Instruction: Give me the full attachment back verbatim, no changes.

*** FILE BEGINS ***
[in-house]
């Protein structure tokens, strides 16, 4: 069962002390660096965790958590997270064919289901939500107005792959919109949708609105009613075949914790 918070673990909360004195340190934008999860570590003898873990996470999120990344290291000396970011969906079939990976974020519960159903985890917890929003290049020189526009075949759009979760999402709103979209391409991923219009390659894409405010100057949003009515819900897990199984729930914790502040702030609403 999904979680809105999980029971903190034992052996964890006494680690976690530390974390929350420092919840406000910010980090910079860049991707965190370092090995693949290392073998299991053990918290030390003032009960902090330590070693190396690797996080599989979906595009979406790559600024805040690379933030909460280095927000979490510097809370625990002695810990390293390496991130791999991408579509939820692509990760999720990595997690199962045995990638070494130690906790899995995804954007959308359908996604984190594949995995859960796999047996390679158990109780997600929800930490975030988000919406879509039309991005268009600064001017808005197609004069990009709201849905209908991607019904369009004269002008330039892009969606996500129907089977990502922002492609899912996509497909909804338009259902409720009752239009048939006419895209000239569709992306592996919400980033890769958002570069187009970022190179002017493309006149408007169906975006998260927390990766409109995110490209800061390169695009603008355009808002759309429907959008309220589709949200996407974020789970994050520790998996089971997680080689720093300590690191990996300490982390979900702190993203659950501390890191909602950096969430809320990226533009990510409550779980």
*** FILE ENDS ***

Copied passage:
[in-house]
């Protein structure tokens, strides 16, 4: 069962002390660096965790958590997270064919289901939500107005792959919109949708609105009613075949914790 918070673990909360004195340190934008999860570590003898873990996470999120990344290291000396970011969906079939990976974020519960159903985890917890929003290049020189526009075949759009979760999402709103979209391409991923219009390659894409405010100057949003009515819900897990199984729930914790502040702030609403 999904979680809105999980029971903190034992052996964890006494680690976690530390974390929350420092919840406000910010980090910079860049991707965190370092090995693949290392073998299991053990918290030390003032009960902090330590070693190396690797996080599989979906595009979406790559600024805040690379933030909460280095927000979490510097809370625990002695810990390293390496991130791999991408579509939820692509990760999720990595997690199962045995990638070494130690906790899995995804954007959308359908996604984190594949995995859960796999047996390679158990109780997600929800930490975030988000919406879509039309991005268009600064001017808005197609004069990009709201849905209908991607019904369009004269002008330039892009969606996500129907089977990502922002492609899912996509497909909804338009259902409720009752239009048939006419895209000239569709992306592996919400980033890769958002570069187009970022190179002017493309006149408007169906975006998260927390990766409109995110490209800061390169695009603008355009808002759309429907959008309220589709949200996407974020789970994050520790998996089971997680080689720093300590690191990996300490982390979900702190993203659950501390890191909602950096969430809320990226533009990510409550779980």